Charmed By Shakespeare
Much Ado About Nothing
Twelfth Night
Henry VI, Part II
Henry VI, Part I
A Midsummer Night's Dream
Richard III
Henry VI, Part III

Featured Item
The Globe Theatre

$30.00

 

 

See More Charms: Click More
Please Subscribe

Please provide your email to subscribe to the blog posts:


Recent Blogs
October 19, 2015 12:00 AM More Great Quotes From Henry V
October 14, 2015 12:00 AM Favorite Quotes From Henry V
October 8, 2015 12:00 AM Henry V
Click Here To See More Posts

Charmed Blog
Click here to see our beautiful charms!
King John August 14, 2014 12:00 AM | Tagged as Jewelery, King John, Magna carta, Shakespeare

~~King John
I saw the play King John last summer for the first time and loved it!  I was surprised it wasn’t performed more, since we, my sister and I, thought it very entertaining.  King John is a very flawed king.  Shakespeare shows him as an ineffective king, who was cruel and corrupt.  My first introduction to King John, beside all the Robin Hood versions was in the wonderful book, “Here Be Dragons” by Sharon Kay Penman.  It is an excellent read.  I also always knew him as the King who signed the Magna Carta, which is why I chose the quill pen for the charm representing this play; however, the signing of the document has nothing to do with this play at all.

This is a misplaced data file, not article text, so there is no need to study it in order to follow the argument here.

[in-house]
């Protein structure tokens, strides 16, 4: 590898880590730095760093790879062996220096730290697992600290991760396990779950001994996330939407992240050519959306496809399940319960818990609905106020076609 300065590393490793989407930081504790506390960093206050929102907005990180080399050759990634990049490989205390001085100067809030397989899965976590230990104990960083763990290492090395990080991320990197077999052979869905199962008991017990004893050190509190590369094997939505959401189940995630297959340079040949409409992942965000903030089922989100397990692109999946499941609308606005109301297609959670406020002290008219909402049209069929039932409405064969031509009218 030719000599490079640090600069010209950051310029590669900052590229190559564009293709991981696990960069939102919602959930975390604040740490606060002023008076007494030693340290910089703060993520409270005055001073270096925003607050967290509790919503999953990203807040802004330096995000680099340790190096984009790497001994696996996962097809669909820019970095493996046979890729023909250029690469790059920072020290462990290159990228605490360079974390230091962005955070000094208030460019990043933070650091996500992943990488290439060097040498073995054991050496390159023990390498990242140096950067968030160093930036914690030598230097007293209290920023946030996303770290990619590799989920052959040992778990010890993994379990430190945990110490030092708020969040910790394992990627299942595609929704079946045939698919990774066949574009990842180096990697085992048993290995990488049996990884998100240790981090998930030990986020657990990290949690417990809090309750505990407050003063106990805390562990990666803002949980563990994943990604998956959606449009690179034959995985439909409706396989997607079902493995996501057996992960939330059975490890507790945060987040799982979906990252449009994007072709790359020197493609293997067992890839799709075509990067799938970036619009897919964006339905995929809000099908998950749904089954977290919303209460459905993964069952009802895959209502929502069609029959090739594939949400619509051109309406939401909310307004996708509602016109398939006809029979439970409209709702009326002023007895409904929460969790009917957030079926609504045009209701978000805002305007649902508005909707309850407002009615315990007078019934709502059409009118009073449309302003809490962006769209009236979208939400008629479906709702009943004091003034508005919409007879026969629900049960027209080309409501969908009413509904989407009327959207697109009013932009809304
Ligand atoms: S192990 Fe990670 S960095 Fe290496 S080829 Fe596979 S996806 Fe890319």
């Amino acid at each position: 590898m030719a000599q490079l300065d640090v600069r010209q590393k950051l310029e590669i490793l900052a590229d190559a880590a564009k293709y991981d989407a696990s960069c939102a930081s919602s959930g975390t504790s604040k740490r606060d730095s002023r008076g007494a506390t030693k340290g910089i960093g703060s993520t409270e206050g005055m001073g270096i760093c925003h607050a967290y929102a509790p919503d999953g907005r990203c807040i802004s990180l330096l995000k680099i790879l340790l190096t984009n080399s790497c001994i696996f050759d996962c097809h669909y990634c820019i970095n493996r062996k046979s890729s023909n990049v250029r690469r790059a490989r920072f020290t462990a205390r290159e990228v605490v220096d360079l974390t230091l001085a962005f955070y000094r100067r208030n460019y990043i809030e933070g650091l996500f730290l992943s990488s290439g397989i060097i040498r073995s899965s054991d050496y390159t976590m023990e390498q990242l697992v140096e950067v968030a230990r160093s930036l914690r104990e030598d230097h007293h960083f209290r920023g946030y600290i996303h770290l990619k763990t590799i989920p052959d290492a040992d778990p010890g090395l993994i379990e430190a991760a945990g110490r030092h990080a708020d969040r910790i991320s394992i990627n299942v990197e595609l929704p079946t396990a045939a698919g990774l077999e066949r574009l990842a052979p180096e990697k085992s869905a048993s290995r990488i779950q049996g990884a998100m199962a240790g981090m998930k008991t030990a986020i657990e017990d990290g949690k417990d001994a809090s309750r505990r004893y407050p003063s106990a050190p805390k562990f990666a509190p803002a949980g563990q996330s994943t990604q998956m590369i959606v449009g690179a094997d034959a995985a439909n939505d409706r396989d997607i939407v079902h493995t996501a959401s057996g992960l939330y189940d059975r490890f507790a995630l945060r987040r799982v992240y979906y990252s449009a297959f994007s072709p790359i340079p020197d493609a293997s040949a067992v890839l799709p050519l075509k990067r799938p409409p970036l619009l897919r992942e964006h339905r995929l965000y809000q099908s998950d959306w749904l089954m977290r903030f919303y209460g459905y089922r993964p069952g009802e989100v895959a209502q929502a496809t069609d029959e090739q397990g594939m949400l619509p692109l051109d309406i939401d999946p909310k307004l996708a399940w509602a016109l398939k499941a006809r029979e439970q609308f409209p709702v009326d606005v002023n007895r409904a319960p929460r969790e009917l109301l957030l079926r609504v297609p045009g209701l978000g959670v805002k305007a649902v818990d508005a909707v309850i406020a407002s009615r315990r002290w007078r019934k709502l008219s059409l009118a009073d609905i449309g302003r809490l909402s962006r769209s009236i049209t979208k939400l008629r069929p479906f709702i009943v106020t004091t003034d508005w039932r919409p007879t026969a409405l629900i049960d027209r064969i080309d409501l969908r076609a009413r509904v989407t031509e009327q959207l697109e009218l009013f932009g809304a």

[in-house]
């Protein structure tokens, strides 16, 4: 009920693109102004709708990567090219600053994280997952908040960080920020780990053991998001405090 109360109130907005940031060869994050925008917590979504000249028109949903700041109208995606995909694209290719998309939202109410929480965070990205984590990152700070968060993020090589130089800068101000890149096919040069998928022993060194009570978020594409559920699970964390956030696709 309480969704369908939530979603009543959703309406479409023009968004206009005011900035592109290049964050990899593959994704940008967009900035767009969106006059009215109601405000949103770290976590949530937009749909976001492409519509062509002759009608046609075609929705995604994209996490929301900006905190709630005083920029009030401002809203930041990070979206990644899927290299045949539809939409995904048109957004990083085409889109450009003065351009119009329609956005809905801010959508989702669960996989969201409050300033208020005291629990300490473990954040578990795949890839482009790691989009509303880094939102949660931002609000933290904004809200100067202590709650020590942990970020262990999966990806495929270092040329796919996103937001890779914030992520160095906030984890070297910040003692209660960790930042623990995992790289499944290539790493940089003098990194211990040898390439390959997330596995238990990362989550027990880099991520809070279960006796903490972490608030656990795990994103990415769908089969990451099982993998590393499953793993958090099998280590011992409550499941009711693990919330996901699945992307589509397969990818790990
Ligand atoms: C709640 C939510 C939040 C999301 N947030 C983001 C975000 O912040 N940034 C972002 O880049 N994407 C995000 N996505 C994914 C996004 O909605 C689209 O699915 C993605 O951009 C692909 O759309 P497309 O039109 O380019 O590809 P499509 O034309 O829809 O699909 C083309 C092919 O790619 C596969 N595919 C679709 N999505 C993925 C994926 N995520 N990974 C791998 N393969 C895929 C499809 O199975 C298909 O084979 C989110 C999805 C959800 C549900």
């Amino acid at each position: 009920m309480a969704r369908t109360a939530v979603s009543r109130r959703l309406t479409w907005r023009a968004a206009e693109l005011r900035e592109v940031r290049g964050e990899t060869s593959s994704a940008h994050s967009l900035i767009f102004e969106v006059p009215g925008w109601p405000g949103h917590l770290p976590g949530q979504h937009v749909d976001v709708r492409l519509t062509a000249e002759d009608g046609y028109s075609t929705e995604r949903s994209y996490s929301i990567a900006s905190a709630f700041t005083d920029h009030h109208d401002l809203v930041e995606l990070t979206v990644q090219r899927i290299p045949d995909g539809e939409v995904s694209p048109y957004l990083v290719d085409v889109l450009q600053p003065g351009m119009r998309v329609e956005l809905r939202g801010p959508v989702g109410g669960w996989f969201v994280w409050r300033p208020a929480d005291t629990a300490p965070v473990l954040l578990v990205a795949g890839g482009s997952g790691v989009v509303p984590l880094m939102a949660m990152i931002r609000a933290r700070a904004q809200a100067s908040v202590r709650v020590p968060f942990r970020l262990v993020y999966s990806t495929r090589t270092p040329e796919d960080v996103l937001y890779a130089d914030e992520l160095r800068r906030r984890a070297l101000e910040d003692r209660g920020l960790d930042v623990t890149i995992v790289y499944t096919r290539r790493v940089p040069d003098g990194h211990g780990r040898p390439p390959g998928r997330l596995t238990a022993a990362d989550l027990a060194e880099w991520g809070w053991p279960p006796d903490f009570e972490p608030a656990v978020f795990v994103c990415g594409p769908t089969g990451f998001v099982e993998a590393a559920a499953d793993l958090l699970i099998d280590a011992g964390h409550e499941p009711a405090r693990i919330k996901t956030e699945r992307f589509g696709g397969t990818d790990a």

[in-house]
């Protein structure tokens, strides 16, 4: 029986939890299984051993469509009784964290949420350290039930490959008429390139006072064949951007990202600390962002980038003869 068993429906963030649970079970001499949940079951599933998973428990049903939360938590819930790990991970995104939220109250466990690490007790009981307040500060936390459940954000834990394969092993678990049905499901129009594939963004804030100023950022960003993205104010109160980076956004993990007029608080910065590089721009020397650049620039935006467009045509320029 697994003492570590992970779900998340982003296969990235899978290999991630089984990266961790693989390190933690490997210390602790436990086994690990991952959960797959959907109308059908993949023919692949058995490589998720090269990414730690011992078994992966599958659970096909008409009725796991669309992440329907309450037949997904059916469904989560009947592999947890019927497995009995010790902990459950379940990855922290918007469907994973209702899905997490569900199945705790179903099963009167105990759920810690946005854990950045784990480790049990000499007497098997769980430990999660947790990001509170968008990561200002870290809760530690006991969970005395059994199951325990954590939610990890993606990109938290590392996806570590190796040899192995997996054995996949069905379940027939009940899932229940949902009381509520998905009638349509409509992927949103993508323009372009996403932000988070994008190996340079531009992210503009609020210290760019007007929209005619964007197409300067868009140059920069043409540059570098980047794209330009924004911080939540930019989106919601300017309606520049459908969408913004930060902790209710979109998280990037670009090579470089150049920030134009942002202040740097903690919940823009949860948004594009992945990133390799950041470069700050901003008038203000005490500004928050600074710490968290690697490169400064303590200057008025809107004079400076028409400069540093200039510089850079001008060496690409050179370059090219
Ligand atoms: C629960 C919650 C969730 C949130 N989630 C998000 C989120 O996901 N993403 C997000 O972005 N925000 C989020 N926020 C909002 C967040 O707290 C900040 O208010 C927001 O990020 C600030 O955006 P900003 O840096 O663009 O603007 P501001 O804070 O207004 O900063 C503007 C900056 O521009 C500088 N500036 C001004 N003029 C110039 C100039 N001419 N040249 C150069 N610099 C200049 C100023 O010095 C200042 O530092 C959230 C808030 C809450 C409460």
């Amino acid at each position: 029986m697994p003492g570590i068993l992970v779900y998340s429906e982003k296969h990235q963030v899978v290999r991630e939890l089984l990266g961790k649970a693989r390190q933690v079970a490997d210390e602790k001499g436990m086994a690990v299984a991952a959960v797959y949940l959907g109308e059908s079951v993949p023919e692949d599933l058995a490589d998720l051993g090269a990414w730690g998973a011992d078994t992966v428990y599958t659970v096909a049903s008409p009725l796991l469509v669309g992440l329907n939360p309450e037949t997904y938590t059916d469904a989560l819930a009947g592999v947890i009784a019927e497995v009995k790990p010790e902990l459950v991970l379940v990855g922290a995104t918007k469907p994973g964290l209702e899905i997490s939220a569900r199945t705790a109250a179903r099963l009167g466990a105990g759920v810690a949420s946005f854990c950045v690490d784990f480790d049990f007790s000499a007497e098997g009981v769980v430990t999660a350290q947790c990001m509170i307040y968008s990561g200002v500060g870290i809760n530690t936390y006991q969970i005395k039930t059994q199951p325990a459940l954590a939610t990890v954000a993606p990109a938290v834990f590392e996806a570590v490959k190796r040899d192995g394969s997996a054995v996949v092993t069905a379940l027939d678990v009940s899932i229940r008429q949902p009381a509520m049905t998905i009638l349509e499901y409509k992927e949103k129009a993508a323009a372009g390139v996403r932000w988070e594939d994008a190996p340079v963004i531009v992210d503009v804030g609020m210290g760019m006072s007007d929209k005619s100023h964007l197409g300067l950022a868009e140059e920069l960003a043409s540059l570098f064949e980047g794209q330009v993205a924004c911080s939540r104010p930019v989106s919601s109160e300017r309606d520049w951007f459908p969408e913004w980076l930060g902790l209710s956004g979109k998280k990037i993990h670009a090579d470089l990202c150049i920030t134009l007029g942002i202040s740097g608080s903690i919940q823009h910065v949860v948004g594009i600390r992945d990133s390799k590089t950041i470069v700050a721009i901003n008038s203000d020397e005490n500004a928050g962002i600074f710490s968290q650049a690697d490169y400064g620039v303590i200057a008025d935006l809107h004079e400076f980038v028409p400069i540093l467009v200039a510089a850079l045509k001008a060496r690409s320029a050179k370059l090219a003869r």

When Shakespeare wrote this play, around 1596-97, he used the second edition of Holinshed’s Chronicles, by, most notably, Raphael Holinshed and others, that was published in 1587, as a source.  He also borrows extensively from “The Troublesome Reign of King John”, which is an anonymous play owned by the Lord Chamberlain’s Men, and published in 1591.  Shakespeare took some license by creating the fictional character of Philip the Bastard, who personifies English heroism, civility, and decency, along with a few other chronological changes to move the play along. 
The play begins with a message from King Phillip of France, to step down from the thrown in favor of Arthur, who was the rightful heir to the throne as he was the eldest son of Geoffrey, King John’s older brother.  But he refuses and the French King backs Arthur in his quest to get the crown. 
This play is really about family dynamics, and it is fascinating to watch how loyalties shift constantly when power is motivating it.  Also, the power of the Catholic Church and the French monarchy plays a huge role in John’s life and those who are involved with him.  Another great thing about this play is that Queen Eleanor of Aquitaine is in it.   To me she is one of the most interesting ladies of history. 

There are no movie versions of this play so you would have to see it performed.  Through the many years as I have been going to Shakespeare plays whenever and wherever I can, I have only seen it once, but it was a treat.  Luckily, many companies are committed to completing the entire Shakespeare cannon so your chances are better now.  Look for it where ever you are or traveling because there is probably a Shakespeare company performing at any given time.

Here are a few great quotes from the play of King John:

For courage mounteth with occasion. (2.1.82)

Talks as familiarly of roaring lions
As maids of thirteen do of puppy-dogs! (2.1.470)

When Fortune means to men most good,
She looks upon them with a threatening eye. (3.4.122)

 


Posted in King John, Silver charms, William Shakespeare | 0 Replies